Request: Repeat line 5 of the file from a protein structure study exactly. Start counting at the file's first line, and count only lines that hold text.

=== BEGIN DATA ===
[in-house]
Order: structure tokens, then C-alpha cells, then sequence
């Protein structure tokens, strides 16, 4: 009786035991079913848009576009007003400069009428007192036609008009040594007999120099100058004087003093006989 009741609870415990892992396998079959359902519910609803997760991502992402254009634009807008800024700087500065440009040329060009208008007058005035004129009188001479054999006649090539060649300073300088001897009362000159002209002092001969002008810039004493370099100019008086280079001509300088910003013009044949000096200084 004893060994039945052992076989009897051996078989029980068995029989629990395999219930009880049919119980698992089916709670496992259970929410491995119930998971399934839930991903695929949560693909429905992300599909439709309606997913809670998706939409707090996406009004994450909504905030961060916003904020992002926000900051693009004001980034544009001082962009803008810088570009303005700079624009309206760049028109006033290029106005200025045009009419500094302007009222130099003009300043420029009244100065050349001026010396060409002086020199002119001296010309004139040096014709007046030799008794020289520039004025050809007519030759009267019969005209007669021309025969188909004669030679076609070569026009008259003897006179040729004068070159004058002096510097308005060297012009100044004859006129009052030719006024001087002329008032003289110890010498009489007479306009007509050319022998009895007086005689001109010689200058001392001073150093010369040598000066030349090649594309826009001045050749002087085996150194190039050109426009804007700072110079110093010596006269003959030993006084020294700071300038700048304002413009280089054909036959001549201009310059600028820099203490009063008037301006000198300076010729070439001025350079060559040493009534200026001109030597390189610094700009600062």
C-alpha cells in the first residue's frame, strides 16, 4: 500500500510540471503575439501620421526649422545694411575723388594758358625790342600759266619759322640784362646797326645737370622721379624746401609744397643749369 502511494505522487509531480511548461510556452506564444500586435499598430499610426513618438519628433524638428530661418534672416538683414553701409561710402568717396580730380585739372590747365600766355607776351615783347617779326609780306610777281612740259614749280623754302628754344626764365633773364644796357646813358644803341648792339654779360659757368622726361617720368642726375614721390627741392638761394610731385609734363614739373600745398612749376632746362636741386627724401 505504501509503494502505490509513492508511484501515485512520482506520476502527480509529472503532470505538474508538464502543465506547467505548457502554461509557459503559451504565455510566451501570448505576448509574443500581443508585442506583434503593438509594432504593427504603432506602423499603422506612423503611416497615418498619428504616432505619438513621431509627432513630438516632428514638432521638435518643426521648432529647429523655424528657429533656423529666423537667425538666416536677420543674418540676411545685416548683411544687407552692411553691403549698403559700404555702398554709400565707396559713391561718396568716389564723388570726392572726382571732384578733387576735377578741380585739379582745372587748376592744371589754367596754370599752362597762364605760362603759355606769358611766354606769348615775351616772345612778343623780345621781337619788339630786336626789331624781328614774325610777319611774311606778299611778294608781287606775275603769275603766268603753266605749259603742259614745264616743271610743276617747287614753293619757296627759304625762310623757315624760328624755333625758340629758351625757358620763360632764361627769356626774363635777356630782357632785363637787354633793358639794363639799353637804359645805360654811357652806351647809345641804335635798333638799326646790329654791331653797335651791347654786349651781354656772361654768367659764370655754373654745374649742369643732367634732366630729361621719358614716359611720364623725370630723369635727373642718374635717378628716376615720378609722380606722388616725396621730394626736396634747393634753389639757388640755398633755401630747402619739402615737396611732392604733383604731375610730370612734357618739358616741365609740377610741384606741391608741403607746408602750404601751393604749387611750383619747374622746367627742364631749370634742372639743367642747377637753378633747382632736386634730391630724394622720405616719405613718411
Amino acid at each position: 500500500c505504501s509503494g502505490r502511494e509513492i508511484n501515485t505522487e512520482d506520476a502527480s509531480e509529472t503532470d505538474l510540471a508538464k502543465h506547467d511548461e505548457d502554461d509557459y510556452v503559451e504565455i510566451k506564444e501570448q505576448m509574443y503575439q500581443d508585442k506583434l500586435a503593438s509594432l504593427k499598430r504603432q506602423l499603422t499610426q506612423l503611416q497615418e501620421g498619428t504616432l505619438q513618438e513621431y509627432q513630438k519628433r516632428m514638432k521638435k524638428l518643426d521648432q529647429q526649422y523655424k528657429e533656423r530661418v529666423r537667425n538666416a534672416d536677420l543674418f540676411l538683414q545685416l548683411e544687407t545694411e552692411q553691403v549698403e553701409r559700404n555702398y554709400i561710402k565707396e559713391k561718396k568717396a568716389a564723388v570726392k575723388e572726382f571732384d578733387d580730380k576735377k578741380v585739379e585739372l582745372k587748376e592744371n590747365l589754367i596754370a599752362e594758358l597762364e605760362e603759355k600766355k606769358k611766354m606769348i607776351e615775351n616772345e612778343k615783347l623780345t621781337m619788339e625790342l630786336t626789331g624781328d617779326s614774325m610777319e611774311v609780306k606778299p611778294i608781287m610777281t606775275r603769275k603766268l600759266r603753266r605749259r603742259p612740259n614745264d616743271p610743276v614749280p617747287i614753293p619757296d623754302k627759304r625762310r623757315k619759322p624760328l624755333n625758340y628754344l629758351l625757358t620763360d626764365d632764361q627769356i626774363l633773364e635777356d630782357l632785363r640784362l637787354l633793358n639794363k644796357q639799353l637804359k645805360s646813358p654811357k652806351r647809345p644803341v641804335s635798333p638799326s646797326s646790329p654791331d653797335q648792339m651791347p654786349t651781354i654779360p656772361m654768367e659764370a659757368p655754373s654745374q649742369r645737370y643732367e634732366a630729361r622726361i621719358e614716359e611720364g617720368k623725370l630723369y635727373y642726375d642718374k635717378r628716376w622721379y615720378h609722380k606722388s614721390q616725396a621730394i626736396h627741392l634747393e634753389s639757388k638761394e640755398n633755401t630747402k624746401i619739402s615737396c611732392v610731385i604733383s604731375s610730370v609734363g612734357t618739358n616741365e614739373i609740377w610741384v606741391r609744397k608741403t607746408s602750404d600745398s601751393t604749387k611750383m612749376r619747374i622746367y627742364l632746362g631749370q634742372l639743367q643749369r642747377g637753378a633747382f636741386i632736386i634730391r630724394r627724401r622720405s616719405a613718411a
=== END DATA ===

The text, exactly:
Amino acid at each position: 500500500c505504501s509503494g502505490r502511494e509513492i508511484n501515485t505522487e512520482d506520476a502527480s509531480e509529472t503532470d505538474l510540471a508538464k502543465h506547467d511548461e505548457d502554461d509557459y510556452v503559451e504565455i510566451k506564444e501570448q505576448m509574443y503575439q500581443d508585442k506583434l500586435a503593438s509594432l504593427k499598430r504603432q506602423l499603422t499610426q506612423l503611416q497615418e501620421g498619428t504616432l505619438q513618438e513621431y509627432q513630438k519628433r516632428m514638432k521638435k524638428l518643426d521648432q529647429q526649422y523655424k528657429e533656423r530661418v529666423r537667425n538666416a534672416d536677420l543674418f540676411l538683414q545685416l548683411e544687407t545694411e552692411q553691403v549698403e553701409r559700404n555702398y554709400i561710402k565707396e559713391k561718396k568717396a568716389a564723388v570726392k575723388e572726382f571732384d578733387d580730380k576735377k578741380v585739379e585739372l582745372k587748376e592744371n590747365l589754367i596754370a599752362e594758358l597762364e605760362e603759355k600766355k606769358k611766354m606769348i607776351e615775351n616772345e612778343k615783347l623780345t621781337m619788339e625790342l630786336t626789331g624781328d617779326s614774325m610777319e611774311v609780306k606778299p611778294i608781287m610777281t606775275r603769275k603766268l600759266r603753266r605749259r603742259p612740259n614745264d616743271p610743276v614749280p617747287i614753293p619757296d623754302k627759304r625762310r623757315k619759322p624760328l624755333n625758340y628754344l629758351l625757358t620763360d626764365d632764361q627769356i626774363l633773364e635777356d630782357l632785363r640784362l637787354l633793358n639794363k644796357q639799353l637804359k645805360s646813358p654811357k652806351r647809345p644803341v641804335s635798333p638799326s646797326s646790329p654791331d653797335q648792339m651791347p654786349t651781354i654779360p656772361m654768367e659764370a659757368p655754373s654745374q649742369r645737370y643732367e634732366a630729361r622726361i621719358e614716359e611720364g617720368k623725370l630723369y635727373y642726375d642718374k635717378r628716376w622721379y615720378h609722380k606722388s614721390q616725396a621730394i626736396h627741392l634747393e634753389s639757388k638761394e640755398n633755401t630747402k624746401i619739402s615737396c611732392v610731385i604733383s604731375s610730370v609734363g612734357t618739358n616741365e614739373i609740377w610741384v606741391r609744397k608741403t607746408s602750404d600745398s601751393t604749387k611750383m612749376r619747374i622746367y627742364l632746362g631749370q634742372l639743367q643749369r642747377g637753378a633747382f636741386i632736386i634730391r630724394r627724401r622720405s616719405a613718411a